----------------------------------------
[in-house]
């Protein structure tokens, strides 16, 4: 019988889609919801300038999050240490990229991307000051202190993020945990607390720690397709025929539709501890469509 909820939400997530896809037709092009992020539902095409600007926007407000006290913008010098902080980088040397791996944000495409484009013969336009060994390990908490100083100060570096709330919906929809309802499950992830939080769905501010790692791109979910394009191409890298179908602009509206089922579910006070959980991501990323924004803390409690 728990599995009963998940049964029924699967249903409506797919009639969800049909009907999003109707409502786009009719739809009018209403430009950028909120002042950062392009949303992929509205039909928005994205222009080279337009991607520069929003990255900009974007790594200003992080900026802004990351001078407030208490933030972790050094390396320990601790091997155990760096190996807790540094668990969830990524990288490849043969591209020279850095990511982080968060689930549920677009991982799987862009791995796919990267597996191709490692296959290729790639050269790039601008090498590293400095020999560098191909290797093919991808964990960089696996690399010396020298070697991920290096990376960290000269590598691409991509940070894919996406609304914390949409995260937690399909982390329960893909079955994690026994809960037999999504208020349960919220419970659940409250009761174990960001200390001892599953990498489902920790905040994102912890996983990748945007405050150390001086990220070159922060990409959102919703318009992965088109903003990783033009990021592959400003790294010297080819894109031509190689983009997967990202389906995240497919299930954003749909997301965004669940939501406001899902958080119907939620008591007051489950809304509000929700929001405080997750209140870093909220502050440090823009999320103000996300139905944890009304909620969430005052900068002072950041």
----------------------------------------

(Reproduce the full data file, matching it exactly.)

[in-house]
């Protein structure tokens, strides 16, 4: 019988889609919801300038999050240490990229991307000051202190993020945990607390720690397709025929539709501890469509 909820939400997530896809037709092009992020539902095409600007926007407000006290913008010098902080980088040397791996944000495409484009013969336009060994390990908490100083100060570096709330919906929809309802499950992830939080769905501010790692791109979910394009191409890298179908602009509206089922579910006070959980991501990323924004803390409690 728990599995009963998940049964029924699967249903409506797919009639969800049909009907999003109707409502786009009719739809009018209403430009950028909120002042950062392009949303992929509205039909928005994205222009080279337009991607520069929003990255900009974007790594200003992080900026802004990351001078407030208490933030972790050094390396320990601790091997155990760096190996807790540094668990969830990524990288490849043969591209020279850095990511982080968060689930549920677009991982799987862009791995796919990267597996191709490692296959290729790639050269790039601008090498590293400095020999560098191909290797093919991808964990960089696996690399010396020298070697991920290096990376960290000269590598691409991509940070894919996406609304914390949409995260937690399909982390329960893909079955994690026994809960037999999504208020349960919220419970659940409250009761174990960001200390001892599953990498489902920790905040994102912890996983990748945007405050150390001086990220070159922060990409959102919703318009992965088109903003990783033009990021592959400003790294010297080819894109031509190689983009997967990202389906995240497919299930954003749909997301965004669940939501406001899902958080119907939620008591007051489950809304509000929700929001405080997750209140870093909220502050440090823009999320103000996300139905944890009304909620969430005052900068002072950041």